You toured with one of your heroes, David Bowie, in Europe and the UK on the Let’s Dance tour. Did you get to know him at all?
I got the impression that almost nobody got to know the real David Bowie. The Bowie construct became who Bowie was. I never got past that. That was the most massive point of his career. He was huge. We did three shows in Milton Keynes in England with 70,000 people at each show. As soon as Bowie came on stage, one in five people seemed to be passing out, and the ambulance people were ferrying this steady stream of bodies backstage to give them water and make sure they were OK. We went to a small bar with David in Rotterdam. The place was almost empty, but within minutes the word had got out and the place became packed. The only way we could get out was to be passed out over the heads of people. It was madness.

“Great Southern Land” has become an iconic song about Australia. Was that your intention at the time?
I remember going on our first international tour and flying across the country and looking out the window of the plane and seeing spinifex and dry creek beds. Then I fell asleep and woke up two hours later, looked out the window again and it was still spinifex and dry creek beds. I just went “Fuck! This place is huge!” That’s what gave me the impetus for the song. I got very homesick touring the world and when we got back I set up my Prophet 5 [synthesizer] and a brand new LinnDrum machine I’d just bought in Los Angeles. The first song that came out was “Great Southern Land”, which I wrote using the William Burroughs method of cutting up words into clusters and using the phrases that had the most possible meanings. The reason it’s 120 bpm is that’s the default setting on the LinnDrum and I hadn’t worked out how to speed it up or slow it down at that point.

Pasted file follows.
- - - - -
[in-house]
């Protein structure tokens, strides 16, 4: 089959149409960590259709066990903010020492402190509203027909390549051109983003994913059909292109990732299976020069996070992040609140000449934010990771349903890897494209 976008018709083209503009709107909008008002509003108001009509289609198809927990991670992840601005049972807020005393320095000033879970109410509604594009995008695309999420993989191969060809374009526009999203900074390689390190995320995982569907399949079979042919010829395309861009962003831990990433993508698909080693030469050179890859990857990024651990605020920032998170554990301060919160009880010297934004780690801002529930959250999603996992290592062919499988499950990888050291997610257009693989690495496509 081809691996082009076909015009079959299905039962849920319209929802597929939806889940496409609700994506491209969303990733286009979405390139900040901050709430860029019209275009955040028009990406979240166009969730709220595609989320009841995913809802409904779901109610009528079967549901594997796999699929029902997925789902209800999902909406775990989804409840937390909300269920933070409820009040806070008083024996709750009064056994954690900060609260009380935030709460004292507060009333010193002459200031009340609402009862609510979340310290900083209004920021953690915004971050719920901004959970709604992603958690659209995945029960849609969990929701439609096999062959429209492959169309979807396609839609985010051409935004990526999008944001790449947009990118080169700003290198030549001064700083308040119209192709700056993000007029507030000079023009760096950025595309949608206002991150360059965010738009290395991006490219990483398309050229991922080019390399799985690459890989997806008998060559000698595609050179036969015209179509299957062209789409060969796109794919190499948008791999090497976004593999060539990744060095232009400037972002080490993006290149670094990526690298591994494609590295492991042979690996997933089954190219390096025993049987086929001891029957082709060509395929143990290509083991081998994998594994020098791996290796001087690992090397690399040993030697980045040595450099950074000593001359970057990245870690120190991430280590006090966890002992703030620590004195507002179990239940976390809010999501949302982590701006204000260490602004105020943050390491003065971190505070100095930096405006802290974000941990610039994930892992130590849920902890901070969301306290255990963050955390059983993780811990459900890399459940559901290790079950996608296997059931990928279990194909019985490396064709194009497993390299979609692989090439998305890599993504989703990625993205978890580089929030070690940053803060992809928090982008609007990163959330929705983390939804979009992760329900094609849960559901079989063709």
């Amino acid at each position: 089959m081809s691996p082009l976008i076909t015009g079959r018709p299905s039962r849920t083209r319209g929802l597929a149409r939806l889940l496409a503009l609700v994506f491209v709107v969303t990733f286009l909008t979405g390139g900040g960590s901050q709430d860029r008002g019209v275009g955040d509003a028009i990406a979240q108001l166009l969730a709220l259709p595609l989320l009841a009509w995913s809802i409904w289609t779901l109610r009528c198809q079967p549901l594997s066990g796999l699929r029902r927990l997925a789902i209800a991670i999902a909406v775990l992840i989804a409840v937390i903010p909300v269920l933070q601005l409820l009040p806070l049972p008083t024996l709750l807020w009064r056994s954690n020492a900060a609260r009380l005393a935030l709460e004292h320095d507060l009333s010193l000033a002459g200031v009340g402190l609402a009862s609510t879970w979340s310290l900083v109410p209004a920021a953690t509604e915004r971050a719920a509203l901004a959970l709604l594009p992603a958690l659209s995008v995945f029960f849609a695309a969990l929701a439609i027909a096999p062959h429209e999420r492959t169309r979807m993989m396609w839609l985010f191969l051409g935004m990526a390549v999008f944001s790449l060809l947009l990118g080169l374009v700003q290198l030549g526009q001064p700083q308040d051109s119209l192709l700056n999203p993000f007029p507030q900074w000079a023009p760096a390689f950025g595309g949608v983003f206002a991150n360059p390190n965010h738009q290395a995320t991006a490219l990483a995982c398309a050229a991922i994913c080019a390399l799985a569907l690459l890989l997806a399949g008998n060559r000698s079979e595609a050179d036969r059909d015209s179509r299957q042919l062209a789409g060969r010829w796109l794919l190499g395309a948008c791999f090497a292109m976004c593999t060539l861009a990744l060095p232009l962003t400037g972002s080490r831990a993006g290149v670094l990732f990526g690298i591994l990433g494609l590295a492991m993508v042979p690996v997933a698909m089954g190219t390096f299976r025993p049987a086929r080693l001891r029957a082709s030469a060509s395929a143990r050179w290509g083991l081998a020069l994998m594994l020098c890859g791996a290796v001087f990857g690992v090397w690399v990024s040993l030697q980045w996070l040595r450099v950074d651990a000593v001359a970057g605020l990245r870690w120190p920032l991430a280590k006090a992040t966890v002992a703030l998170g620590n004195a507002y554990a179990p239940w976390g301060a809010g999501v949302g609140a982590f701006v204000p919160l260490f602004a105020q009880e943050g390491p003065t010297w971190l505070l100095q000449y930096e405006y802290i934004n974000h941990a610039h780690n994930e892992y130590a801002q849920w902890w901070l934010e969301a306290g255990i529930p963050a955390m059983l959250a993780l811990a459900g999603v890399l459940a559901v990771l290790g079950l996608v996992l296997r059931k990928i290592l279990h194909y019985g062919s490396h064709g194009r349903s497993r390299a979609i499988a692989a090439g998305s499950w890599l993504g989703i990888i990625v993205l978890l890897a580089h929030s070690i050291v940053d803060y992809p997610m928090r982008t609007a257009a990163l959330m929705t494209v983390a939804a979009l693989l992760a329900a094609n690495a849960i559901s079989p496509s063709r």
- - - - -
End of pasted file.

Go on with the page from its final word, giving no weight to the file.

You rocked one of the most impressive poodle mullets of the Eighties. What do you think when you look at old photos?
I had certain looks through the Eighties that I regret, but generally I thought we did our own thing with how we dressed and didn’t buy into the fashion of the time so we wouldn’t get pigeonholed. I can live with my hair back then. In high school days my hair idol was Robert Plant. By the Code Blue period [1990] I finally got there.

Does this tour to celebrate 40 years of playing live feel a bit like a victory lap?
In some ways. We’ve started playing “Get It On” by T. Rex again and we might possibly even do a Sex Pistols cover for old time’s sake. Those songs were such fucking fun to play back then. And they still are.

From issue #783 (February 2017), available now, and part of Rolling Stone Australia’s Living Legend series. Main photograph: Mathew Coyte.